Of course, when we come back from dinner, the internet and cable are still out. I hijack a neighbor’s wireless network to show dad the Consumerist posts on problems with Comcast repair techs. Dad calls Comcast again, reports the conversation we had with the guy fixing the box – and is again told there is no problem in our area, nobody knows what the problem is, and the only solution is to wait for the scheduled sales call. Incidentally, he is on hold so long he is slumped in his chair with the phone balanced on his shoulder – an uncanny resemblance to the sleepy Comcast tech.

The next morning, on my way to pick up morning coffee, I pass the same Comcast truck and the same Comcast tech fiddling with the same Comcast box. He tells me that they fixed it for some houses last night, but discovered it was wider-spread than they first realized, and now fixing it for the entire affected area.

When I get home, the internet and cable are restored – just in time to watch the final stage of the Tour de France. Dad calls Comcast to cancel the service call – and they again deny any area problems, again deny any knowledge of what caused our problem, and encouraged him to keep the scheduled service call “just in case the problem isn’t really fixed.”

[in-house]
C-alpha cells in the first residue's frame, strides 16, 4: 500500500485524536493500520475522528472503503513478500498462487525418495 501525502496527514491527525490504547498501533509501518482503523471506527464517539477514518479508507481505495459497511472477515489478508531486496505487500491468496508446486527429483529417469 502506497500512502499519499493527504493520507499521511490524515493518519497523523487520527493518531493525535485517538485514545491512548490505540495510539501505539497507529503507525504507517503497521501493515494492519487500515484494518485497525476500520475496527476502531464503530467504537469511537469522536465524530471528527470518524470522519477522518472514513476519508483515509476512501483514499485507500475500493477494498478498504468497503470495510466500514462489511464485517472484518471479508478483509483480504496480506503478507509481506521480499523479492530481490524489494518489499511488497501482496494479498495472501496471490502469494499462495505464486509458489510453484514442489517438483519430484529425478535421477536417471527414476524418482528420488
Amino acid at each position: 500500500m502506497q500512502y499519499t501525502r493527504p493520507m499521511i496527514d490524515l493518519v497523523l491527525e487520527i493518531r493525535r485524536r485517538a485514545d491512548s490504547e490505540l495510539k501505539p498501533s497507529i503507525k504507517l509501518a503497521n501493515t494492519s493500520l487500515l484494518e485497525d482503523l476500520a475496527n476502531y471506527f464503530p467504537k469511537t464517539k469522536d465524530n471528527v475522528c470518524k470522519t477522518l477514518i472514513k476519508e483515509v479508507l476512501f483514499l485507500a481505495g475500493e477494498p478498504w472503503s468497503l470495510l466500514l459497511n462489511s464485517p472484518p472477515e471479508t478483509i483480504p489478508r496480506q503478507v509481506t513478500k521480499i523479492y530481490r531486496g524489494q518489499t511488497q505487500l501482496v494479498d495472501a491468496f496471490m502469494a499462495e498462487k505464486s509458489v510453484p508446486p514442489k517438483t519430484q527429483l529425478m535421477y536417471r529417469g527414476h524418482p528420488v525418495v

He insisted on cancelling the appointment – and asked to be directed to the customer satisfaction survey, where he registered his lack of satisfaction.

So it seems that if one has a Comcast problem – it’s best to get in your car, drive around the neighrbohood, and find the Comcast guy on the ground, because the central number certainly won’t know anything!


Edit Your Comment

  1. AcilletaM says:

    My biggest complaint about Comcast is the ‘Not our problem, we will send a tech in a week’. Every time somebody new moved into my building and got cable, my cable would go out. I’d call and get the ‘Not our problem…’ blurb. Next day there would be a message on my VM saying ‘We did some work in your area which might have improved your situation’ and lo and behold, my cable worked! Finally I put two and two together and whenever my cable went out around the first of a month, I went and checked the cable box and sure enough, somebody had gotten cable and my connection got f’d with.

  2. Ben Popken says:

    Wyldbll writes:

    “Here’s a tip . . .

    Obviously you guys have it all wrong . . .

    those people in the Comcast truck and uniform , don’t work for Comcast , they’re impostors , trying to damage Comcasts rep . . .